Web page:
Nothing wrong, but not real helpful and visual like the two better ones above. Oh wait, verse 6 does not plainly refer to the Holy Spirit, the Third Person of the Trinity.

John Gill

and it is the Spirit that beareth witness;
by which may be meant, either the Gospel, which is the Spirit that gives life, and is so called, because by it the Spirit of God, in his gifts and graces, is received, and which is a testimony of the person, as well as of the offices, and grace of Christ; or rather those miraculous works which Christ did by the Spirit, to which he often appeals, as witnesses of his divine sonship, and equality with the Father, as well as of his being the true Messiah; or else the Holy Spirit, who bore testimony to Christ, by his descent on him at his baptism, and upon his apostles at the day of Pentecost, and by attending, succeeding, and confirming the Gospel, which is the testimony of him; and he is elsewhere, as well as here, and in the context, spoken of as a witness of Christ, ( Acts 5:32 ) ;

because the Spirit is truth;
he is the Spirit of truth, and truth itself; he is essentially truth; his testimony is most true, and firmly to be believed. The Vulgate Latin version reads, "because Christ is the truth".
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Steven Avery

Andy Ansell

Andy Ansell comment on Steve Waldron Youtube - grammatical summary adds to "Witness of God" harmony

In the reading that excludes these words in verse 7, it reads: "οτι τρεις εισιν οι μαρτυρουντες”, which is in the masculine, though "το πνευμα και το υδωρ και το αιμα", are neuters. Some argue that because John mentions the Holy Spirit, so the masculine is used because the Spirit is Personal. However, when John speaks of the Witness of the Holy Spirit in verse 6, he writes, “το μαρτυρουν”, which is in the neuter, because "τὸ πνεῦμά" is neuter. Why would John, who had already mentioned the Witness of the Holy Spirit, in verse 6, using the neuter, then use the masculine in verse 7? It can only be because of "ο πατηρ ο λογος", two masculines and "τὸ πνεῦμά", grouped with them.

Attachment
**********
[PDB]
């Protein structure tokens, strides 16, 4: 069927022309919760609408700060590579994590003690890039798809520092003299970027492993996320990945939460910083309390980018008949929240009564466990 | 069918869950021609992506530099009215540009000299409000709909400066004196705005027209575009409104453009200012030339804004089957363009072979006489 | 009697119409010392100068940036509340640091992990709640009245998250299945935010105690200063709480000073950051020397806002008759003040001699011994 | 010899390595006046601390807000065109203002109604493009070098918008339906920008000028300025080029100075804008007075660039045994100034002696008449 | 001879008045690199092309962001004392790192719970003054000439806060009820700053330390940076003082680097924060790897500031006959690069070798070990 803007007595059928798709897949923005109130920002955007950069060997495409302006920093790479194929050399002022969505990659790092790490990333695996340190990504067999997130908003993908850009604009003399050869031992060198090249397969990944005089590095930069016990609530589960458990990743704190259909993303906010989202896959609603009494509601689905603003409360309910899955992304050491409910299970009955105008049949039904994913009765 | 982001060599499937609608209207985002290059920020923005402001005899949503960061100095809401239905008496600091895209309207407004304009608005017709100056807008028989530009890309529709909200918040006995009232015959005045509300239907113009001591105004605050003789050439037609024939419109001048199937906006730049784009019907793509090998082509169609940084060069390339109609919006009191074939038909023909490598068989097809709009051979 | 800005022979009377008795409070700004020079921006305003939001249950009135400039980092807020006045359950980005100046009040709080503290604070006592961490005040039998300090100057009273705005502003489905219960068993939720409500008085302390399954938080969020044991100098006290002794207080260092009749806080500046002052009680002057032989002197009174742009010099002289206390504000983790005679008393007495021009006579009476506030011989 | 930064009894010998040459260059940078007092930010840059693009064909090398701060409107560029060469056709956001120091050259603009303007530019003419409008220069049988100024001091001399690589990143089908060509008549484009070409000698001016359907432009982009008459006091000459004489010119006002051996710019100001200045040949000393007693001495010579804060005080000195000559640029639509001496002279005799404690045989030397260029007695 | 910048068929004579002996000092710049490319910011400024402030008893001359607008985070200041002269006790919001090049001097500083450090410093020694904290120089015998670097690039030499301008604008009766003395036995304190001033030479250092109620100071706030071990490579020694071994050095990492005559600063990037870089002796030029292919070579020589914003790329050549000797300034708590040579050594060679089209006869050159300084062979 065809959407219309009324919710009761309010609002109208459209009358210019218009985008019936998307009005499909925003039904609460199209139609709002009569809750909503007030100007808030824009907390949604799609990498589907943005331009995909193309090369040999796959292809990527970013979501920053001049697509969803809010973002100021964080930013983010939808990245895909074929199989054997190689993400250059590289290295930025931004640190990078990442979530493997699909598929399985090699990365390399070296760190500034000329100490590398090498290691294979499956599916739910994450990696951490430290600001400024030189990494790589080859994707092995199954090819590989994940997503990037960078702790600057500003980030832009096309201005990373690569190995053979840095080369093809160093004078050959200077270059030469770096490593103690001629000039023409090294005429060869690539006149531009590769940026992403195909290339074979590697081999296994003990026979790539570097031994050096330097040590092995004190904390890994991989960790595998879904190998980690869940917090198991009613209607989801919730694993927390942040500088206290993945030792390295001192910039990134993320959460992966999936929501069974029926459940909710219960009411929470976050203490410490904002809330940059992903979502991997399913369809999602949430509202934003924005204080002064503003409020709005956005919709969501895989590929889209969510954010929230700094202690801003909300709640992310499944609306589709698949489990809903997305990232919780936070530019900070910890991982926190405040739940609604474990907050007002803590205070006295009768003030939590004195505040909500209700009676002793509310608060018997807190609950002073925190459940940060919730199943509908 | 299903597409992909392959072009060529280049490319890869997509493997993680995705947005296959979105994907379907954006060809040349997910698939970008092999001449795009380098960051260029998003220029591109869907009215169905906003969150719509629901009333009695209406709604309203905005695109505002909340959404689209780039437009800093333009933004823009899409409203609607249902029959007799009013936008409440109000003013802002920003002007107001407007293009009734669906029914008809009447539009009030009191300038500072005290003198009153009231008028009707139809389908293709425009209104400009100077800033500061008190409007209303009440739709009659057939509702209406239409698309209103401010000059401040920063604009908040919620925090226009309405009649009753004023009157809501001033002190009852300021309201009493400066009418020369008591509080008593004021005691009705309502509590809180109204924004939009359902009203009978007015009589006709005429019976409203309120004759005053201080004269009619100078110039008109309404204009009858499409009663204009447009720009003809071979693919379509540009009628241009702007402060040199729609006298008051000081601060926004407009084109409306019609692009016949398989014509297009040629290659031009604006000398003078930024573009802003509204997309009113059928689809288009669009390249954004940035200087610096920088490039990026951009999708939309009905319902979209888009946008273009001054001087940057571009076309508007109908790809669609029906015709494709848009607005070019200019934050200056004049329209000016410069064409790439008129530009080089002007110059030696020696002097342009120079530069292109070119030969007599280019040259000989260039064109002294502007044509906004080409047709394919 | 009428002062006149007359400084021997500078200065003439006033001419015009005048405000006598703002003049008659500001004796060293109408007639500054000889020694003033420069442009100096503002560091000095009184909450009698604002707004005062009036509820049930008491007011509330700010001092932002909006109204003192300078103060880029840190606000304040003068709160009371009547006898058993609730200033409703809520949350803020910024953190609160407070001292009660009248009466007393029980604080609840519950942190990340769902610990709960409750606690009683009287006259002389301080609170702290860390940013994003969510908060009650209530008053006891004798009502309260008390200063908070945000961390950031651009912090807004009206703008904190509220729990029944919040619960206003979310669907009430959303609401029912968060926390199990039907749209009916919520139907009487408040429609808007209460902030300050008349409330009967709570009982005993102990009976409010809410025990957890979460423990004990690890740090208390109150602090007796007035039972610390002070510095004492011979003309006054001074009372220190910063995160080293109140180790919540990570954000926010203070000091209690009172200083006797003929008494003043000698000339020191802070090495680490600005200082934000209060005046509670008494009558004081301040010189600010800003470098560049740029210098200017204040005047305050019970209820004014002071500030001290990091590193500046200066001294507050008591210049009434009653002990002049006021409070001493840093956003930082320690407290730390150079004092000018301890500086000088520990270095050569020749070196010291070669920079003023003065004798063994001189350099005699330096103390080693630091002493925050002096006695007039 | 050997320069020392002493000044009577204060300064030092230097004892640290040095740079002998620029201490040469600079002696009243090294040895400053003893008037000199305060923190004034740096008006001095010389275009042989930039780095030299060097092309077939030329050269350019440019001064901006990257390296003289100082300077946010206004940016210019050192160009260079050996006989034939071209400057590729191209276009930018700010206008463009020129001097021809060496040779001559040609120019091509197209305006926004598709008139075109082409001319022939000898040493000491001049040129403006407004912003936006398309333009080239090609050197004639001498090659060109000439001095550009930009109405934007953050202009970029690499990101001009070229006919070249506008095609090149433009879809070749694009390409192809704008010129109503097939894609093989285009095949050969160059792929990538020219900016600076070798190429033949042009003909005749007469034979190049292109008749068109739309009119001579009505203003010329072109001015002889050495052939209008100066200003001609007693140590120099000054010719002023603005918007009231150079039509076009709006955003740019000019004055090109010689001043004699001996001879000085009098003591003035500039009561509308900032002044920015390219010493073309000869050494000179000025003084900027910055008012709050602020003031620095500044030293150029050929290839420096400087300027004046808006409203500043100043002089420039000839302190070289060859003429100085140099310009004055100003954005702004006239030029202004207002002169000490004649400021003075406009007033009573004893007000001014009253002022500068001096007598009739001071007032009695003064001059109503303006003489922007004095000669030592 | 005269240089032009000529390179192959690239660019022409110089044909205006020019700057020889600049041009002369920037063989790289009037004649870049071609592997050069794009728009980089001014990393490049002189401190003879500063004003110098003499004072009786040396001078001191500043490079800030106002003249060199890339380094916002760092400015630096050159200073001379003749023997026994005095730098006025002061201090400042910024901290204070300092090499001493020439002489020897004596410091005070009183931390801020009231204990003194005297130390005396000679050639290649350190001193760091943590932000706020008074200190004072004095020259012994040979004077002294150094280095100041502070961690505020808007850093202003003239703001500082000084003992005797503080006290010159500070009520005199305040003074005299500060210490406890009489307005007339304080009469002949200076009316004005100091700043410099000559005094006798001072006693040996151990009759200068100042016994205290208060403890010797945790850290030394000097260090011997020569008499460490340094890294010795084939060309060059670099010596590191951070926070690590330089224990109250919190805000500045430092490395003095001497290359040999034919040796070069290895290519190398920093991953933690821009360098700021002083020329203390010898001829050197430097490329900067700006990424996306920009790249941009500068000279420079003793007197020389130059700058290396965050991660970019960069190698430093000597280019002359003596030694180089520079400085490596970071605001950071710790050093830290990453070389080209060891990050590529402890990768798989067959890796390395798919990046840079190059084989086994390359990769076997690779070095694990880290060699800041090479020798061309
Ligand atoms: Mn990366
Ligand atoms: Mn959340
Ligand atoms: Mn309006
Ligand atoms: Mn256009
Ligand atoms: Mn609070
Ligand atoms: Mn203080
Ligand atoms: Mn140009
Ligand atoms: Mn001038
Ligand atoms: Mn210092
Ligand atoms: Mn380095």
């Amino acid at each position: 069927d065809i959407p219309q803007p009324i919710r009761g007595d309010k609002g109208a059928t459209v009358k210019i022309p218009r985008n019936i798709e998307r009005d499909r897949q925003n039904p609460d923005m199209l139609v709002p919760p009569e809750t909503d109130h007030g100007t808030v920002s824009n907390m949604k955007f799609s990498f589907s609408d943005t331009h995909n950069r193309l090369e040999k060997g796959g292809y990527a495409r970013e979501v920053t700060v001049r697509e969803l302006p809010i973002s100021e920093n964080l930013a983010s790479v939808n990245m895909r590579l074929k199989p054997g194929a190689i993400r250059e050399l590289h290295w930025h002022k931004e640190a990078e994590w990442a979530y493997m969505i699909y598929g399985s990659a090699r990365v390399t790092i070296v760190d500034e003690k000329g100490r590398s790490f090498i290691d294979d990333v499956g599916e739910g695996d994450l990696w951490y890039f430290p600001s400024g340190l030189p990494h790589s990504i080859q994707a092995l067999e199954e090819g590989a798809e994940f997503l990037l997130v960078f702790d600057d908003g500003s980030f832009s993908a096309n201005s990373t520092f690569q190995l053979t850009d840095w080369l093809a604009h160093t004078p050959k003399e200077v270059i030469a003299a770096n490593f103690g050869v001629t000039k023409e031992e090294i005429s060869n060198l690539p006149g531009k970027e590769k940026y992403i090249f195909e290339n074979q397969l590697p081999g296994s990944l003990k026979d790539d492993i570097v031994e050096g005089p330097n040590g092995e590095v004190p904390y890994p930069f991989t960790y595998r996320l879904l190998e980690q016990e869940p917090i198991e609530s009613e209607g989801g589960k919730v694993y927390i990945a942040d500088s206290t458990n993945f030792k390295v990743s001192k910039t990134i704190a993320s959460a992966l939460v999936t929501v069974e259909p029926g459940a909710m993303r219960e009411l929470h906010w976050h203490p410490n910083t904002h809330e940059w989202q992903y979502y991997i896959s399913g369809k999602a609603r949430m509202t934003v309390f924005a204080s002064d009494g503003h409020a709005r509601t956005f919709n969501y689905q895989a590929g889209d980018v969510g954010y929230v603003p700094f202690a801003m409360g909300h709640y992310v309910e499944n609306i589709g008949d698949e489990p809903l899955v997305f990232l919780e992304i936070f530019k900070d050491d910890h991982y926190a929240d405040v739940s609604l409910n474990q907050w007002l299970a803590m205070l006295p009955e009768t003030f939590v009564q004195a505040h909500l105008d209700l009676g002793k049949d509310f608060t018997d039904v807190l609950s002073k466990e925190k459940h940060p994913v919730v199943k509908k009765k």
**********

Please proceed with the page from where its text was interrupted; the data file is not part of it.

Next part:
Steven Avery

Arthur Cleveland Coxe

"It appears to me very clear that Tertullian is quoting 1 John 5:7. in the passage now under consideration: ... To those interested in the question let me commend the learned dissertation of Grabe on the textual case, as it stood in his day. I value it chiefly because it proves that the Greek Testament, elsewhere says, disjointedly, what is collected into 1 John 5:7. It is, therefore, Holy Scripture in substance, if not in the letter. What seems to me important, however, is the balance it gives to the whole context, and the defective character of the grammar and logic, if it be stricken out."

Steven Avery

A Defense of the Johannine Comma
Selling the Record Straight on I John 5:7-8
Timothy W. Dunkin
Revised, July 2010
With the gratefully accepted assistance of Steven Avery

Matters of Grammar and Consistency

The grammatical difficulty which is found in this passage if the Comma is deleted rests on a rule of Greek grammar (as well as in many other languages) which demands gender agreement among parts of a sentence. If the Comma is left in place, the masculine article, participle, and number in the apodosis of verse 7 then agree with the two masculine (Father, Word) and one neuter (Spirit) nouns in the protasis. This agreement is made by means of the principle of attraction, a rule of Greek syntax by which a masculine noun in a series of nouns within the same clause determines, or "attracts" to itself, the gender for the series as a whole. This gender of the clause, usually subordinate, agrees with the predicate of the preceding clause within that sentence. Hence, the two masculine nouns in the protasis force the whole list to take on a de facto masculine gender, which is then in agreement with the masculine predicate in the apodosis. The problem for those who support the deletion of the Comma is that, if the Comma does not appear in the text, then the masculine predicate in the apodosis of verse 7 is mated with the three neuter nouns (water, blood, spirit) found in verse 8 (which then becomes the subordinate clause), a serious grammatical error. The problem disappears with the Comma in place, because not only does verse 7 agree throughout in gender via the attraction principle, but the mating of the three neuter nouns in verse 8 with the masculine treis marturountes (three witnesses) in verse 8 is then also explained by the attraction principle by, as Dabney also says,

"...the fact that the Pneuma, the leading noun of this second group, and next to the adjectives, has just had a species of masculineness superinduced upon it by its previous position in the masculine group."80

Hence, this close proximity and the fact that the pneuma is a carryover noun from
the previous list of nouns and was made de facto masculine by the Power of Attraction rule in verse 7, cause the nouns in verse 8 to be treated as masculine as well. This all falls apart if the Comma is deleted, as there are no truly masculine nouns (or a masculinated
pneuma) from verse 7 directing the attraction phenomenon.81